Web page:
MU Extension 

Geneticall- modified foods should be considered as safe as conventional choices, according to Dr. Timothy Griffin, associate professor at Tufts” Friedman School of Nutrition Science and Policy, and director of the Agriculture, Food, and Environment program.

Griffin and 20 other scientists reviewed 900 research publications and concluded in their 398-page report genetically-engineered crops are as safe as conventionally-grown crops.

The extensive two-year review found no apparent health risk or environmental impact of growing and consuming genetically-modified crops.

Most Americans are familiar with the term genetically modified, or GMOs. Many producers now mark their products with a GMO-free label.

“Claiming that a food is made without GMOs doesn't mean a particular food is healthy, and I think this is where some consumers get hung up,” Lindsey Stevenson, nutrition and health education specialist for University of Missouri Extension, said.

A genetically-modified crop has been altered so it will express a desirable trait. This can be accomplished by moving genes from one organism to another or by changing genes in an organism that already are present.

Genetic modification assists food growers and manufacturers in many ways by improving crop yields, reducing insecticide use or increasing the nutritional value of foods.

“I like to compare genetic modification of crops to vaccines for humans. In many cases, altering the genes helps the crops fight off certain diseases and pests. Without GMOs, we wouldn’t be able to produce this volume of food to feed the world,” Jill Scheidt, agronomy specialist with University of Missouri Extension, said.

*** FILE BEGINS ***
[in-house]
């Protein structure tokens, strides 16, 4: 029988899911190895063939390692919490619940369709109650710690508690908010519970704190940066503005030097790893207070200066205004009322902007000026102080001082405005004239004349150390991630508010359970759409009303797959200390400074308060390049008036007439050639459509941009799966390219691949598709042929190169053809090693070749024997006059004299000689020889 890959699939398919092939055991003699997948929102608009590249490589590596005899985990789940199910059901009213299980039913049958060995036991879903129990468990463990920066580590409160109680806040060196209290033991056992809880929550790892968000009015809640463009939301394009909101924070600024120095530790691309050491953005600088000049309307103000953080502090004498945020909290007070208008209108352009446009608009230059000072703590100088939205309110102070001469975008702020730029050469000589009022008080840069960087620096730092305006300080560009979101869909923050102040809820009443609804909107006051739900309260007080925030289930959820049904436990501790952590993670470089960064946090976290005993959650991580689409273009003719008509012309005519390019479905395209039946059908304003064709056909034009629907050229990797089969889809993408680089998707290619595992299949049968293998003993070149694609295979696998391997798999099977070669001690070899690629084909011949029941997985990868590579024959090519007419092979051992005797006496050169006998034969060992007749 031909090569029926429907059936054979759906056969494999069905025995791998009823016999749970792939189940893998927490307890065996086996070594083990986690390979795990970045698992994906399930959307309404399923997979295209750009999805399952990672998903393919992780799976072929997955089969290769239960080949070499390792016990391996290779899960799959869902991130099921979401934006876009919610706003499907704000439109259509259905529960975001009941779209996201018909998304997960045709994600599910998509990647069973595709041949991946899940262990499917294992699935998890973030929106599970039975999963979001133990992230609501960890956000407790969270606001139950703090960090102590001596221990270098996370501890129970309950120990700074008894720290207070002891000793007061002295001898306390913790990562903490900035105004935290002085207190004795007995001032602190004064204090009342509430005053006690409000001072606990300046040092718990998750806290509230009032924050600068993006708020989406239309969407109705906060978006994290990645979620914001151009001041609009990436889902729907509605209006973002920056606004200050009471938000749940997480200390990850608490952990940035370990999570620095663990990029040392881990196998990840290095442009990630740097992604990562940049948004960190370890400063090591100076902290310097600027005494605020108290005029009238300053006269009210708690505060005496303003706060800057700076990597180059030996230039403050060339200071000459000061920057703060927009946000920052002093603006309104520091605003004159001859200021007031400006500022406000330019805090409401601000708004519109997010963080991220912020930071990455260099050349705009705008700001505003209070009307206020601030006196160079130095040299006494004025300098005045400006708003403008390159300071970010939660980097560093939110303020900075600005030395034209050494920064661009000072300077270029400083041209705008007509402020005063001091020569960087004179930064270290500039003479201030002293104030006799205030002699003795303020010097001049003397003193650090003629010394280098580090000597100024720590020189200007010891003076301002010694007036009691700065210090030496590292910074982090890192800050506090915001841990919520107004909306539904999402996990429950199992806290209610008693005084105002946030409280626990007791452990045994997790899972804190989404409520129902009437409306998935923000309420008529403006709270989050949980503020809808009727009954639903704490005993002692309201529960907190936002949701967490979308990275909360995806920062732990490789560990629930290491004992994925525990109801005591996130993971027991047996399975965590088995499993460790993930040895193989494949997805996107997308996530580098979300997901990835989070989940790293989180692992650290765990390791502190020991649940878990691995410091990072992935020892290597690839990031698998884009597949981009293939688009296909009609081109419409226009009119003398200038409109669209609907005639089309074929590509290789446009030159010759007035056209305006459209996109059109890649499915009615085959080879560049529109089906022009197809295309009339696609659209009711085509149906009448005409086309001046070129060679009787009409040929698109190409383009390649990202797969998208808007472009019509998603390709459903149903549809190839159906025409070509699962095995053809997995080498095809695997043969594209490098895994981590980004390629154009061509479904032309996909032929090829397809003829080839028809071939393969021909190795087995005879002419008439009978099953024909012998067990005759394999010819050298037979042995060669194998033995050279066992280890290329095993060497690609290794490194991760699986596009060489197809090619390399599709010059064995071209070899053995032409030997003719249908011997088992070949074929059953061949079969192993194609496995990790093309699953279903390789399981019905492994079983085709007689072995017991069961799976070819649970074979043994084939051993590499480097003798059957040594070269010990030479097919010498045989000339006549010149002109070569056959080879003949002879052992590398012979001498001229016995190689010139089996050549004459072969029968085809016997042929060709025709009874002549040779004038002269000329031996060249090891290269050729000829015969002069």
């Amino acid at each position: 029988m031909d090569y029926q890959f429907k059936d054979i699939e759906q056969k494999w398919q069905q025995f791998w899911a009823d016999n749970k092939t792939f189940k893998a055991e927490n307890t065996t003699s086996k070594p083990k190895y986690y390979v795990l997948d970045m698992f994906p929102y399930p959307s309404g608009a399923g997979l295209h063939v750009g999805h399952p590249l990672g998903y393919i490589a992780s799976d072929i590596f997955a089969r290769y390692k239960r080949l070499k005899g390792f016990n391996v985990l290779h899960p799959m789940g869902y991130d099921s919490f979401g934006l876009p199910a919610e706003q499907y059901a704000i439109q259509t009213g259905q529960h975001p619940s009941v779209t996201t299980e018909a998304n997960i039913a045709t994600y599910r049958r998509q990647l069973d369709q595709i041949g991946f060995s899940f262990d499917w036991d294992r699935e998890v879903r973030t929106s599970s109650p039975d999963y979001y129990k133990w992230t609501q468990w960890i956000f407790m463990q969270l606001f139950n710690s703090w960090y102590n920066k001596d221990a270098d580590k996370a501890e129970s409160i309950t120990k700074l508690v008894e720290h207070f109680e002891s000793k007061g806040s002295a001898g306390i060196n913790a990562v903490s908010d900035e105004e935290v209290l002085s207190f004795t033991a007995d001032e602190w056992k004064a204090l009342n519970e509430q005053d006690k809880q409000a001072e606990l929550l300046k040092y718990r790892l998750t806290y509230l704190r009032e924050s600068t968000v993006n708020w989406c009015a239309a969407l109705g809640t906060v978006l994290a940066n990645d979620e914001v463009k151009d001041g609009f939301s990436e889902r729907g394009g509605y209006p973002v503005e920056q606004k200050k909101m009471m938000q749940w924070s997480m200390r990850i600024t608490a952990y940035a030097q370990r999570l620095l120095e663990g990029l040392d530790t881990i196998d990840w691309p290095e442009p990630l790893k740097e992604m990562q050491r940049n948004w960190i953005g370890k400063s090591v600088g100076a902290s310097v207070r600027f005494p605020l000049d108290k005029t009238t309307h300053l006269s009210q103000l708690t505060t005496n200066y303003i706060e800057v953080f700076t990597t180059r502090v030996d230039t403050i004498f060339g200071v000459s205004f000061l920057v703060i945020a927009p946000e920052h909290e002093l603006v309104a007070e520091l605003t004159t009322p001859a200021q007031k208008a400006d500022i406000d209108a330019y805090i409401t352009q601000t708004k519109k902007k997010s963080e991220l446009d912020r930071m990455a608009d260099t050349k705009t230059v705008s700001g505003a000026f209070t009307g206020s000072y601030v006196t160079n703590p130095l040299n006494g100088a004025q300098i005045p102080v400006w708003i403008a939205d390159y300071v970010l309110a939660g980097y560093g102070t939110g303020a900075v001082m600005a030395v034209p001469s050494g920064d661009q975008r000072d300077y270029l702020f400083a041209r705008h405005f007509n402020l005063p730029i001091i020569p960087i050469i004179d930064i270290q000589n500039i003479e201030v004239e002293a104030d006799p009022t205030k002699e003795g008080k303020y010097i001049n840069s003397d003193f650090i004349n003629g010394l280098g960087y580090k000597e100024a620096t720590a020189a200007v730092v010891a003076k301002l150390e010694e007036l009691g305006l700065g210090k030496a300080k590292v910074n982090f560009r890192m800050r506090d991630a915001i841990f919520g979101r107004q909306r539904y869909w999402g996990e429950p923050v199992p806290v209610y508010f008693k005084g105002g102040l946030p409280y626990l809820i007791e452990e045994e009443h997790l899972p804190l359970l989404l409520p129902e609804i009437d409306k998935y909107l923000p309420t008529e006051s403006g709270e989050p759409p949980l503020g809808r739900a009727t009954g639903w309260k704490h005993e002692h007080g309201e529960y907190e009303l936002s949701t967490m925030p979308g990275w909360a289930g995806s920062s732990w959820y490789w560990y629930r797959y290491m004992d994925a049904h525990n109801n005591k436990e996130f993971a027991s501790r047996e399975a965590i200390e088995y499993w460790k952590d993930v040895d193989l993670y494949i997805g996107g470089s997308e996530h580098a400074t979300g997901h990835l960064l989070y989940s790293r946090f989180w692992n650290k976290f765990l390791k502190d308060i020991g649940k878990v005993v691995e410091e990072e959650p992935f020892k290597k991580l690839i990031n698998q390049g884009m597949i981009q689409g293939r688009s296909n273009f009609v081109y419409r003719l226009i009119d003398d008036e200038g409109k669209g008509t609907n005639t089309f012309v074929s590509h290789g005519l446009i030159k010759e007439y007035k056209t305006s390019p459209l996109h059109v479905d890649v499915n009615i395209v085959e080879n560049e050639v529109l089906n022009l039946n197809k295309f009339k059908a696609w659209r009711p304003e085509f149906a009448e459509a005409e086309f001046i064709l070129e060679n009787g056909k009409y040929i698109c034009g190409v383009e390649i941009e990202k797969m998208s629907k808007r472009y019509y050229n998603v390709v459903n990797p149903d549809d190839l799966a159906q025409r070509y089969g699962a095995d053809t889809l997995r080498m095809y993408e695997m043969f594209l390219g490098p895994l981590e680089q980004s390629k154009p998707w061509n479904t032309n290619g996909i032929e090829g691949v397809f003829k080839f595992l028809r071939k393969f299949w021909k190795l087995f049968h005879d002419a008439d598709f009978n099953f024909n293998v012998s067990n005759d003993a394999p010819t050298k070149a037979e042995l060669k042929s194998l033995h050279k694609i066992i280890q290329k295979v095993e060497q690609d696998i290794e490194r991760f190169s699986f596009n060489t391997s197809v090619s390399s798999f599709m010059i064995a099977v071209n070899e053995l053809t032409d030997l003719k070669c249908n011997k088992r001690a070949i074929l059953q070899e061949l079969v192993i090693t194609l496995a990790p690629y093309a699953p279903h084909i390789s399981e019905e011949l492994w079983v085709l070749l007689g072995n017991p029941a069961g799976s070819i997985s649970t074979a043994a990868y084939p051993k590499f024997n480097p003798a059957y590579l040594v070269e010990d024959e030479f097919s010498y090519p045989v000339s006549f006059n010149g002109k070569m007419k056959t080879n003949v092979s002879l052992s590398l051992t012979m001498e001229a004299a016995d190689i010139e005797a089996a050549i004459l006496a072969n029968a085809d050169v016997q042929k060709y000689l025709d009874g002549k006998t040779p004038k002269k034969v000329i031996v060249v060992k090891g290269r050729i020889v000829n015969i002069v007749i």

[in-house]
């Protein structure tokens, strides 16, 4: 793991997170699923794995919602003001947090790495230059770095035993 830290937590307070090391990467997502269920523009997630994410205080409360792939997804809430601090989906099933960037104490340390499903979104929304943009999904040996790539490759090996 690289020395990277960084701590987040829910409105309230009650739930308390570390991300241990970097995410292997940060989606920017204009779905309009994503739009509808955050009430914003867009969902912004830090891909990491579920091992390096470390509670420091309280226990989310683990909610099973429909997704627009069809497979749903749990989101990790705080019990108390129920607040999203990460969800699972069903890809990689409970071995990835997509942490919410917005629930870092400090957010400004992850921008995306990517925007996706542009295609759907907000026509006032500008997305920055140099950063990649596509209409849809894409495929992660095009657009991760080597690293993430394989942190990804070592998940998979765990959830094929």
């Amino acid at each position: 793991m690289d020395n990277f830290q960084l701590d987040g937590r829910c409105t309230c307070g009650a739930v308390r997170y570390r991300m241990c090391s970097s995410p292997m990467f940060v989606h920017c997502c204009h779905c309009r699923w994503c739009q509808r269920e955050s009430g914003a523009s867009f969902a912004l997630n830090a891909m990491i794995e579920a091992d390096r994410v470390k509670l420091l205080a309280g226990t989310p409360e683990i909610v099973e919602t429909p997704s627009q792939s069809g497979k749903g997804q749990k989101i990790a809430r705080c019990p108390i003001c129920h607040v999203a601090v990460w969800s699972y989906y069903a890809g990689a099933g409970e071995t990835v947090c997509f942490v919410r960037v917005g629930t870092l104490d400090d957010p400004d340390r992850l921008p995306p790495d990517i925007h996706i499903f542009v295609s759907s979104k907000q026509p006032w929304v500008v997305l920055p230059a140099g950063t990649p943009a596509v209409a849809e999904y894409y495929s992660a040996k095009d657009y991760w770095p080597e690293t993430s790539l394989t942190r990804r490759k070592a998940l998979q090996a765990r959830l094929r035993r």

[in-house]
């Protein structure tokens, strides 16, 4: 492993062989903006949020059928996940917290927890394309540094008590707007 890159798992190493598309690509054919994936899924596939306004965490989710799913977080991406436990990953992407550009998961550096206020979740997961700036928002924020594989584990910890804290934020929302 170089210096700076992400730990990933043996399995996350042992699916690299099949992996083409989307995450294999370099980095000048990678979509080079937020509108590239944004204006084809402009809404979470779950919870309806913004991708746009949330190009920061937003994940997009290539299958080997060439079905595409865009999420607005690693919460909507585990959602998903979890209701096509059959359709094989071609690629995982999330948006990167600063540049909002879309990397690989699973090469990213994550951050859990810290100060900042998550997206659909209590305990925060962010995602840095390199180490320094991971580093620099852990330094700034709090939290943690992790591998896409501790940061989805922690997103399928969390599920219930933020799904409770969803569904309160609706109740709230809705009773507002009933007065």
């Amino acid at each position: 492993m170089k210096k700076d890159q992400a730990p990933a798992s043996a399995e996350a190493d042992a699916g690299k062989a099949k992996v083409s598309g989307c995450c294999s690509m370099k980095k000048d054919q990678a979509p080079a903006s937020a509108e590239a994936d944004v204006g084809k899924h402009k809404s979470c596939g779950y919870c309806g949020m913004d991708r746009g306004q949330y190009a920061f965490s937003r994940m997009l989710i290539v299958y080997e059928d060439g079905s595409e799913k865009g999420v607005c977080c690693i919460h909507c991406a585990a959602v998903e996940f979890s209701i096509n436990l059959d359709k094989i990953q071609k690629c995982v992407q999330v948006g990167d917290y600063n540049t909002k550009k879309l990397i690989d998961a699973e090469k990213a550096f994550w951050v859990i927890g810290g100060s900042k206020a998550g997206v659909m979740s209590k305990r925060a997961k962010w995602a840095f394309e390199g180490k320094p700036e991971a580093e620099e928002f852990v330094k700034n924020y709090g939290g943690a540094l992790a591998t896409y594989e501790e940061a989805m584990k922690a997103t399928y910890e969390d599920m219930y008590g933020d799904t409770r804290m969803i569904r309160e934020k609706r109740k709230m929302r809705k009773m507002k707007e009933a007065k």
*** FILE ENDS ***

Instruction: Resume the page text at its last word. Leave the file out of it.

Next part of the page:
The top GMO crops produced in American include corn, soybean, wheat, potato, tomato, alfalfa, rapeseed and rice.

The research team who compiled this recent report also looked at the incidence of many chronic conditions GMO's often are blamed for contributing to such as cancer, obesity, diabetes, kidney disease, autism, food allergies and celiac disease in North America. They then took data and compared it to data in Western Europe where the use of genetically-modified organisms is restricted. In contrast, GMOs have been part of the American diet since 1996.

The comparison found no significant difference in the prevalence of these chronic conditions between North American and Western Europe.

“Consumers often see and even specifically look for products with a GMO-free label. I’m glad these scientists have done this review. It’s a controversial issue I think Americans deserve reliable information on,” Stevenson said.

For more information on nutrition contact, Dr. Pam Duitsman in Greene County at (417) 881-8909 or the regional office of the Family Nutrition Education Program, Springfield, (417) 886-2059.

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